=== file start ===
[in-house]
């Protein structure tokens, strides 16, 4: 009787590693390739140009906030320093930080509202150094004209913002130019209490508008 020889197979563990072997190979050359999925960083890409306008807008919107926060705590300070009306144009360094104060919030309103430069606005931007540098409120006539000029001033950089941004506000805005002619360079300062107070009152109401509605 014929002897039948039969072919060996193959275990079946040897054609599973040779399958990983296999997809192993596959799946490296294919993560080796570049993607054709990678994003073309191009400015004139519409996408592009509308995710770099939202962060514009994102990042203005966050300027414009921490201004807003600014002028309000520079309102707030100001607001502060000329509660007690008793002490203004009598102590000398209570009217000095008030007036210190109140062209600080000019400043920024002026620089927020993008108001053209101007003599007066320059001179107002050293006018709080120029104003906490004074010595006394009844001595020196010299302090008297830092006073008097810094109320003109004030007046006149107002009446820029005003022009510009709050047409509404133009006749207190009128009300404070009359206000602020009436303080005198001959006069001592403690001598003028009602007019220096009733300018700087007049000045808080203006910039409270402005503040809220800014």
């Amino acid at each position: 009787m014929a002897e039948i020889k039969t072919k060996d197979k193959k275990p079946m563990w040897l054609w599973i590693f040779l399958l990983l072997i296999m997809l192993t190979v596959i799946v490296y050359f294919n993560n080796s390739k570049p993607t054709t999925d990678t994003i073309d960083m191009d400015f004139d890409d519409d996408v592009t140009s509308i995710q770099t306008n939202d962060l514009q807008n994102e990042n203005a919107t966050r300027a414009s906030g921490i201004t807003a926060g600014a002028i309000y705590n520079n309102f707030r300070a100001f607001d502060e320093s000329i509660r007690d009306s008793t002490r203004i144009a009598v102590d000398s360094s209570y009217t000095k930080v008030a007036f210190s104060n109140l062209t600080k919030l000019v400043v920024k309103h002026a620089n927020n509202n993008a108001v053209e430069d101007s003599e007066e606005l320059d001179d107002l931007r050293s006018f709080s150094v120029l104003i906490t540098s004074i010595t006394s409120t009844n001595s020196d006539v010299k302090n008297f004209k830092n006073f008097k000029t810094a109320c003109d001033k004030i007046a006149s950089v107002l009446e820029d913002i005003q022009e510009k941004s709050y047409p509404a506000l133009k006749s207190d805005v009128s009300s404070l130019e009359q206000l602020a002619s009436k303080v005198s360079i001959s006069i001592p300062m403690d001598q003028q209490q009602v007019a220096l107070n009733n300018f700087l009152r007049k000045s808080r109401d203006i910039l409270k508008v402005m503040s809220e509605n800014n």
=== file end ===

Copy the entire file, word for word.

[in-house]
């Protein structure tokens, strides 16, 4: 009787590693390739140009906030320093930080509202150094004209913002130019209490508008 020889197979563990072997190979050359999925960083890409306008807008919107926060705590300070009306144009360094104060919030309103430069606005931007540098409120006539000029001033950089941004506000805005002619360079300062107070009152109401509605 014929002897039948039969072919060996193959275990079946040897054609599973040779399958990983296999997809192993596959799946490296294919993560080796570049993607054709990678994003073309191009400015004139519409996408592009509308995710770099939202962060514009994102990042203005966050300027414009921490201004807003600014002028309000520079309102707030100001607001502060000329509660007690008793002490203004009598102590000398209570009217000095008030007036210190109140062209600080000019400043920024002026620089927020993008108001053209101007003599007066320059001179107002050293006018709080120029104003906490004074010595006394009844001595020196010299302090008297830092006073008097810094109320003109004030007046006149107002009446820029005003022009510009709050047409509404133009006749207190009128009300404070009359206000602020009436303080005198001959006069001592403690001598003028009602007019220096009733300018700087007049000045808080203006910039409270402005503040809220800014």
């Amino acid at each position: 009787m014929a002897e039948i020889k039969t072919k060996d197979k193959k275990p079946m563990w040897l054609w599973i590693f040779l399958l990983l072997i296999m997809l192993t190979v596959i799946v490296y050359f294919n993560n080796s390739k570049p993607t054709t999925d990678t994003i073309d960083m191009d400015f004139d890409d519409d996408v592009t140009s509308i995710q770099t306008n939202d962060l514009q807008n994102e990042n203005a919107t966050r300027a414009s906030g921490i201004t807003a926060g600014a002028i309000y705590n520079n309102f707030r300070a100001f607001d502060e320093s000329i509660r007690d009306s008793t002490r203004i144009a009598v102590d000398s360094s209570y009217t000095k930080v008030a007036f210190s104060n109140l062209t600080k919030l000019v400043v920024k309103h002026a620089n927020n509202n993008a108001v053209e430069d101007s003599e007066e606005l320059d001179d107002l931007r050293s006018f709080s150094v120029l104003i906490t540098s004074i010595t006394s409120t009844n001595s020196d006539v010299k302090n008297f004209k830092n006073f008097k000029t810094a109320c003109d001033k004030i007046a006149s950089v107002l009446e820029d913002i005003q022009e510009k941004s709050y047409p509404a506000l133009k006749s207190d805005v009128s009300s404070l130019e009359q206000l602020a002619s009436k303080v005198s360079i001959s006069i001592p300062m403690d001598q003028q209490q009602v007019a220096l107070n009733n300018f700087l009152r007049k000045s808080r109401d203006i910039l409270k508008v402005m503040s809220e509605n800014n």